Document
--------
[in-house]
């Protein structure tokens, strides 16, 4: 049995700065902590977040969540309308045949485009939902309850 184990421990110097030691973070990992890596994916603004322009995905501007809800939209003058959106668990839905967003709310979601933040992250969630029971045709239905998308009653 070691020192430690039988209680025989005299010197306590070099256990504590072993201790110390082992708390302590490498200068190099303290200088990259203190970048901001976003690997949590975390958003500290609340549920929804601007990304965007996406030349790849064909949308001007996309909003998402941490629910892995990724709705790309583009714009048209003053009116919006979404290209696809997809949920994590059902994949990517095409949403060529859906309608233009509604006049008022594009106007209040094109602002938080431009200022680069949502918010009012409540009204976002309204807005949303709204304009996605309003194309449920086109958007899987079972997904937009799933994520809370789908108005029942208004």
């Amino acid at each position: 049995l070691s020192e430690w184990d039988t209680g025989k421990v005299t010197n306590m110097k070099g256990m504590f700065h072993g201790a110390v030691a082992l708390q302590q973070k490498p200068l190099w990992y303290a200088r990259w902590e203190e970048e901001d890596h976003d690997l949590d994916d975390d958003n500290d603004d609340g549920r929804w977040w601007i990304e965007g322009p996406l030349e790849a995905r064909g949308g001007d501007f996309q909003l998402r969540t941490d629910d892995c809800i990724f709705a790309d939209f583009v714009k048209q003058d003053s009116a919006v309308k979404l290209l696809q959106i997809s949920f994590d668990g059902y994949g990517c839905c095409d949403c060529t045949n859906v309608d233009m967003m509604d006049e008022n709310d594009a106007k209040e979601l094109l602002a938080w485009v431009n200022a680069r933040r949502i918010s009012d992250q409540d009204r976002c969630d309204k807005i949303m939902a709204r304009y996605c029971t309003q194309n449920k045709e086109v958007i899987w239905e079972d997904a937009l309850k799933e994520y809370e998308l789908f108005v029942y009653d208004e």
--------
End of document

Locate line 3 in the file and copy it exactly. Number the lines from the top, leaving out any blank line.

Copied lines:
């Amino acid at each position: 049995l070691s020192e430690w184990d039988t209680g025989k421990v005299t010197n306590m110097k070099g256990m504590f700065h072993g201790a110390v030691a082992l708390q302590q973070k490498p200068l190099w990992y303290a200088r990259w902590e203190e970048e901001d890596h976003d690997l949590d994916d975390d958003n500290d603004d609340g549920r929804w977040w601007i990304e965007g322009p996406l030349e790849a995905r064909g949308g001007d501007f996309q909003l998402r969540t941490d629910d892995c809800i990724f709705a790309d939209f583009v714009k048209q003058d003053s009116a919006v309308k979404l290209l696809q959106i997809s949920f994590d668990g059902y994949g990517c839905c095409d949403c060529t045949n859906v309608d233009m967003m509604d006049e008022n709310d594009a106007k209040e979601l094109l602002a938080w485009v431009n200022a680069r933040r949502i918010s009012d992250q409540d009204r976002c969630d309204k807005i949303m939902a709204r304009y996605c029971t309003q194309n449920k045709e086109v958007i899987w239905e079972d997904a937009l309850k799933e994520y809370e998308l789908f108005v029942y009653d208004e």